As Mike Portnoy declares, “Ever since this lineup assembled to make Psychotic Symphony, the thing I’ve been most excited about is anticipating how insane I know this band is going to be on stage. Well, the wait is almost over. Here are the first U.S. dates that will get to witness this ‘five-headed musical spectacle’ live on stage in February. We plan on being on tour all year long, all over the globe, with plenty of dates now being announced for summer festivals throughout Europe, but these are the very first shows that will get to witness this amazing lineup in person for the first time. We can’t wait.”

Released October 20th via InsideOutMusic/Sony, Psychotic Symphony is available as a 2CD Mediabook (featuring a second disc of instrumental mixes and extended booklet with an exclusive Studio Diary), Gatefold 2LP vinyl + CD (which comes with an etching on side D and the entire album on the CD), Standard Jewelcase CD & digital download. It was produced by the dynamic production duo of Portnoy and Sherinian, also affectionately known as “The Del Fuvio Brothers,” which is the nickname given to them over 20 years ago during their time together in Dream Theater.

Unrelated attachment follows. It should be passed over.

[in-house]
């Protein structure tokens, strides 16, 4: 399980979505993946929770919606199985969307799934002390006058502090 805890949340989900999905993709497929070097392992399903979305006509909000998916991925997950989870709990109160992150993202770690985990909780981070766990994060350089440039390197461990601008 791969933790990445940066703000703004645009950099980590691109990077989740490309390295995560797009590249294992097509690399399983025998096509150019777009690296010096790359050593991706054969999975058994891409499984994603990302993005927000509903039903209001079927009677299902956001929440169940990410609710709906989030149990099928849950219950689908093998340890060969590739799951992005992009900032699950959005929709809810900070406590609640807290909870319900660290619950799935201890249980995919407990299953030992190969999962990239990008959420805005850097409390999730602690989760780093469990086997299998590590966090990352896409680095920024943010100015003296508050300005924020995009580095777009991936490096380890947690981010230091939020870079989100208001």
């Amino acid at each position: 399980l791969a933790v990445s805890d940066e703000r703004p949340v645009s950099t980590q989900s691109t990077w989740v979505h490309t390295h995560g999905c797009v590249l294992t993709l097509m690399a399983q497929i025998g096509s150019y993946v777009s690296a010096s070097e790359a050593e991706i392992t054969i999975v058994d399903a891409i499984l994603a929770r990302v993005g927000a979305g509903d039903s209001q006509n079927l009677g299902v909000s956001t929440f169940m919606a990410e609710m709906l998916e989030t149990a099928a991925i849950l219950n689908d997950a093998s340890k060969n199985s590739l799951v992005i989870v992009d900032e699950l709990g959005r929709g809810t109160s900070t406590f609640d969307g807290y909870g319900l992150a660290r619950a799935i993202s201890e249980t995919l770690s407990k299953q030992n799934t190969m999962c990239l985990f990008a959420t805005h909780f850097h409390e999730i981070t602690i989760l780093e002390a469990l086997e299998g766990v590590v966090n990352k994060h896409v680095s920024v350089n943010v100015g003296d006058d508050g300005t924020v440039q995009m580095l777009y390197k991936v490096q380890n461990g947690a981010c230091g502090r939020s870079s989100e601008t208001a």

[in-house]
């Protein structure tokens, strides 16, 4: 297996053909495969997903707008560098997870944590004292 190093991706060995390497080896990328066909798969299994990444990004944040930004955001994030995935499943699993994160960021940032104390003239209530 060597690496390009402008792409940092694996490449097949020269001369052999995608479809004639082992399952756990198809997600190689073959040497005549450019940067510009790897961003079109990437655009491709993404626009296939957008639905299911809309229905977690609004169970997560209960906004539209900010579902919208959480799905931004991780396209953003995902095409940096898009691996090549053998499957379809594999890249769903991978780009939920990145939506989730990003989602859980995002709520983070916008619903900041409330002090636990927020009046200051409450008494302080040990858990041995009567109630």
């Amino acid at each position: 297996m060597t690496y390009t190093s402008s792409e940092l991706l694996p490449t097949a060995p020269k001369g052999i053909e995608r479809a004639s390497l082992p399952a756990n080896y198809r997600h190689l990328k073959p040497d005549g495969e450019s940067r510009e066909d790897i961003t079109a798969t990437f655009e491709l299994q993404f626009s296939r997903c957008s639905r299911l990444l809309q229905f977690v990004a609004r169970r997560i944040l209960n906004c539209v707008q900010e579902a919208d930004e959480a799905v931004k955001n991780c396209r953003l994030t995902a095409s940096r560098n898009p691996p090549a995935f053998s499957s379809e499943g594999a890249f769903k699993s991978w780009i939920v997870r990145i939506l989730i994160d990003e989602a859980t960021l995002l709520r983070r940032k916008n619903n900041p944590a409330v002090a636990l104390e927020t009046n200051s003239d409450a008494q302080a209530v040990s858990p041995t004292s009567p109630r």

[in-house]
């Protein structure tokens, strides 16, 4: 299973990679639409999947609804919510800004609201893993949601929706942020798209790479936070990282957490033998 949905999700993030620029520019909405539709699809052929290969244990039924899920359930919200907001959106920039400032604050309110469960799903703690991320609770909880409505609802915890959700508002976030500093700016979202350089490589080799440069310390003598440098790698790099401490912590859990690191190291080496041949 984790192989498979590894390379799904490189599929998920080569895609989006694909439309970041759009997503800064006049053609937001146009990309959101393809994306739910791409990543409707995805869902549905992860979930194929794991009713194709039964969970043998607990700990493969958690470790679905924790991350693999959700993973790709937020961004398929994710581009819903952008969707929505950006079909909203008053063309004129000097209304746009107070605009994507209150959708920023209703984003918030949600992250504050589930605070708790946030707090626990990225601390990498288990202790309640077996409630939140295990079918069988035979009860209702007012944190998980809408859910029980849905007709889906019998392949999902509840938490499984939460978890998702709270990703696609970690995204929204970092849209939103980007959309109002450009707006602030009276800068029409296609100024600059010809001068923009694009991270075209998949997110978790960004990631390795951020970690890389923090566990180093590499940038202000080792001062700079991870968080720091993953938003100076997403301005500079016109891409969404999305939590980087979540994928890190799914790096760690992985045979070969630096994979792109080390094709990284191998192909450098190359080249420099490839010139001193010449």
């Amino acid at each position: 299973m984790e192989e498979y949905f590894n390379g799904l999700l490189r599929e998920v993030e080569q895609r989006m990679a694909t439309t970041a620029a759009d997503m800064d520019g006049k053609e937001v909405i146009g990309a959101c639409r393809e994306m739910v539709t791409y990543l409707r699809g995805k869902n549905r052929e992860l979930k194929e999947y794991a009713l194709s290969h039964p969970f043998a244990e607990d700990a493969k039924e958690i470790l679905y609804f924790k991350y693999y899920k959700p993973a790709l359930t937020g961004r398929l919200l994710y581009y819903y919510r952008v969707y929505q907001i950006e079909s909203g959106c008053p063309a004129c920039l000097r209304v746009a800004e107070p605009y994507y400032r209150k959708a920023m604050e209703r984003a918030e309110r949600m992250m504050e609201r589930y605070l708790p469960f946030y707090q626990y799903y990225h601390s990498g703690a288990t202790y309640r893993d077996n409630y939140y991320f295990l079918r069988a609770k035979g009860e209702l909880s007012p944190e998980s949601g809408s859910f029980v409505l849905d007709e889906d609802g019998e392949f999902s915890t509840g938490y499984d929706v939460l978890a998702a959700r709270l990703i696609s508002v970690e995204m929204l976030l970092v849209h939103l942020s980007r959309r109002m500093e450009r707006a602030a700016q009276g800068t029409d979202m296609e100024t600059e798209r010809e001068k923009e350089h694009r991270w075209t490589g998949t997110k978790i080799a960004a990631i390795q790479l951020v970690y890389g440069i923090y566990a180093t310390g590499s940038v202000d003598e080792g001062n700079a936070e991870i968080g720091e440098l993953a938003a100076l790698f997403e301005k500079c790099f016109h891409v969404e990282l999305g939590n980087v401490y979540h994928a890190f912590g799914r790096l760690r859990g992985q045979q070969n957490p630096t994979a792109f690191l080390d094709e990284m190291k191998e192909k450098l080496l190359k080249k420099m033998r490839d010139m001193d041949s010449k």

Sons Of Apollo on the road:

4/5 Monterrey, Mexico Escena
4/6 Mexico City, Mexico Circo Volador
4/8 Santiago, Chile Teatro Teleton
4/10 Buenos Aires, Argentina Groove
4/12 Porto Alegre, Brazil Opinião Bar
4/14 São Paulo, Brazil Tropical Butanta
4/15 Belo Horizonte, Brazil Music Hall
4/19 Montreal, QUE. Corona Theatre
4/20 Toronto, ONT. The Opera House
4/21 Grand Rapids, MI The Intersection
4/22 St. Louis, MO Delmar Hall
4/24 Lawrence, KS Granada Theater
4/25 Denver, CO Summit Music Hall
4/27 Las Vegas, NV Brooklyn Bowl
4/28 Sacramento, CA Ace Of Spades
4/29 Portland, OR Hawthorne Theatre
4/30 Seattle, WA The Showbox

5/2 San Francisco, CA The Regency Ballroom
5/3 Los Angeles, CA The Belasco Theatre
5/4 Anaheim, CA House Of Blues
5/5 Tempe, AZ Marquee Theatre
5/7 San Antonio, TX Alamo City Music Hall
5/8 Dallas, TX Canton Hall
5/9 Houston, TX Scout Bar
5/11 Nashville, TN 3rd & Lindsley
5/12 St. Charles, IL Arcada Theatre
5/13 Minneapolis, MN Varsity Theater
5/15 Cleveland, OH House Of Blues
5/16 Philadelphia, PA Theatre of Living Arts
5/18 New York, NY Playstation Theater
5/19 Worcester, MA The Palladium
5/20 Washington, D.C. The Howard Theatre